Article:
Barilla’s open source tool for perfect pasta


Cooking pasta is perhaps one of the easiest things you can do in the kitchen, second only to watching a pot of water boil. But as pasta maker Barilla points out on its website, you can cut your meal’s CO₂ emissions by up to 80% if you simply let the pasta sit in hot water rather than actively boiling it all the time. time – a technique known as passive cooking.

The trick is in getting the timing right, so in a rather surprising move, Barilla has released an open-source device design that will help you master this power-saving technique. Admittedly, it’s not a very complex piece of hardware, consisting of little more than an Arduino Nano 33 BLE, an NTC probe, and a handful of passive components wrapped in a 3D printed case. But the documentation is great, and we have Barilla to thank for stepping out of their comfort zone with this one.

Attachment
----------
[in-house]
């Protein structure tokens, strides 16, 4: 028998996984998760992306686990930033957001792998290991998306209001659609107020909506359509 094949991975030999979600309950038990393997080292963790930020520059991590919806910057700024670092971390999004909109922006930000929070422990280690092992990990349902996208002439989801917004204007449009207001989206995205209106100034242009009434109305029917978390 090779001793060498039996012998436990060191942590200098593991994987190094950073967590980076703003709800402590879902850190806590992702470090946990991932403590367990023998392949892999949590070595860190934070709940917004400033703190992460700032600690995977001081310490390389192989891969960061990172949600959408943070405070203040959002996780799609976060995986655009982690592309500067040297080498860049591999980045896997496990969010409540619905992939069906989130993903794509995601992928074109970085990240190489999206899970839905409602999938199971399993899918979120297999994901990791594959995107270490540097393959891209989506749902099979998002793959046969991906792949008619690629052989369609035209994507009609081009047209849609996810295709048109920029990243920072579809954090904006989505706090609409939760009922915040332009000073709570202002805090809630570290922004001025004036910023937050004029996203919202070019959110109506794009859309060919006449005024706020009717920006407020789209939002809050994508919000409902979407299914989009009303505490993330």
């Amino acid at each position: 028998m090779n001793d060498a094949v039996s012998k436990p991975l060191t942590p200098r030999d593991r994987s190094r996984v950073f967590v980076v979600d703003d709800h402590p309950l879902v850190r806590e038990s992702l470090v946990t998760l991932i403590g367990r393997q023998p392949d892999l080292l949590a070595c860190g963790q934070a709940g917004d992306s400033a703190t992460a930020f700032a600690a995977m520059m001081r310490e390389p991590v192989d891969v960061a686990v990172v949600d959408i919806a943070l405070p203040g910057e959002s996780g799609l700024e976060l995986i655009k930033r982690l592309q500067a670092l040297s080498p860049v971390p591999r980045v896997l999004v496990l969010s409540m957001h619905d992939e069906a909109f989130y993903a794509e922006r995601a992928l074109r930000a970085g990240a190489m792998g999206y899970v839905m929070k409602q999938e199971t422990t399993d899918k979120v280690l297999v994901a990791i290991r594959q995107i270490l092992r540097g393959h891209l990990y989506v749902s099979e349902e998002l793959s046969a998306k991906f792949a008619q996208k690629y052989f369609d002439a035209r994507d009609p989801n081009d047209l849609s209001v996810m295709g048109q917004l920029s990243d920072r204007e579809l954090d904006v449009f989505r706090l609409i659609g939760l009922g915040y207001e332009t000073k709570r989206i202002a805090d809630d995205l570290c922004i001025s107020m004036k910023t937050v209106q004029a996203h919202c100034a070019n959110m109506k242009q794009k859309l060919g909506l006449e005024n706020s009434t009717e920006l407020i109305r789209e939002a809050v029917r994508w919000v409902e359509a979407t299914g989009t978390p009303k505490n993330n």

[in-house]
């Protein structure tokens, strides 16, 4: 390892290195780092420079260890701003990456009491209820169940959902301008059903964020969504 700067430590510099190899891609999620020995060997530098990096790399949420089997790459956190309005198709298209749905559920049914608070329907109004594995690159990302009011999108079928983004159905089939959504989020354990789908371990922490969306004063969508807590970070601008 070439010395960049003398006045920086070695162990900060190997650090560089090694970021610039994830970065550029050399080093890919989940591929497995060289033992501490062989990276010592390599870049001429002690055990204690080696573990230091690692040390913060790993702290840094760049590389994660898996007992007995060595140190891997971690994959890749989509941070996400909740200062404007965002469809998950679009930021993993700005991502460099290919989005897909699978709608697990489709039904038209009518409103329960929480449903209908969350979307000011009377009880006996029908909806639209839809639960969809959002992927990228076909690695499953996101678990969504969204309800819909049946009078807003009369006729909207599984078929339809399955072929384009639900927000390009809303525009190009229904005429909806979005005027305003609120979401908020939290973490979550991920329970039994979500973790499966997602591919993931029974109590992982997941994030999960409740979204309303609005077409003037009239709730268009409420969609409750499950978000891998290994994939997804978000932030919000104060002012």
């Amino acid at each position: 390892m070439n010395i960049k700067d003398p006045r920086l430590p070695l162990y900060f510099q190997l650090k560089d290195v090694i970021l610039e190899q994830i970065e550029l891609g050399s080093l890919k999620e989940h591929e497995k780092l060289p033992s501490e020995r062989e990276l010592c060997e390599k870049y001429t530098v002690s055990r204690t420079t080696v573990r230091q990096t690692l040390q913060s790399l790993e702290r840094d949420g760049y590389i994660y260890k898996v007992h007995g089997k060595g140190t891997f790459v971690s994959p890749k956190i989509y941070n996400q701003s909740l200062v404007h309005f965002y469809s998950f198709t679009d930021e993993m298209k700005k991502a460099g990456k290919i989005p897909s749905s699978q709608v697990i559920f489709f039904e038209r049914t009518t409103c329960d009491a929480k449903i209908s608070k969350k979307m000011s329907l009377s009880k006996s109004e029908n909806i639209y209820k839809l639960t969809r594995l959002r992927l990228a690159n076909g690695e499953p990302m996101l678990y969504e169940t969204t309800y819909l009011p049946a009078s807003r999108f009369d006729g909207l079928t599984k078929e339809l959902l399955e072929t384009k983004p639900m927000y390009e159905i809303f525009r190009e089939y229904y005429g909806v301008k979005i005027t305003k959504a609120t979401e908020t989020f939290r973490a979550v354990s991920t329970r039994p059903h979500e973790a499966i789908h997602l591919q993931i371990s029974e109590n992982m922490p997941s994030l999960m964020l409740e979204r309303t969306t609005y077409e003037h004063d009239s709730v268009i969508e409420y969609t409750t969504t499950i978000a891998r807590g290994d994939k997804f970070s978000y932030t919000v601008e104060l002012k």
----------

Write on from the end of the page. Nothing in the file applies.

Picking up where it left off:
Magnets in the 3D-printed case let it stick to your pan lid, and when it senses the water is boiling, the gadget alerts your phone (at least for this version of the device, an Android or iOS app is required) that it is time to add the pasta. A few minutes later it will tell you when you can turn off the burner, after which all you have to do is wait for the notification that your passively cooked pasta is ready to be removed.

Like the accessory making video that Sony released after the release of Ghostbusters: Afterlife, we recognize that on some level this is an advertisement for Barilla pasta. But if developing useful open-source gadgets that the public can build is what a company wants to spend its ad dollars on, you won’t find us complaining. Hell, we might even jump for a box of Barilla the next time we’re in the store.

Thanks to [fgma] for the tip.


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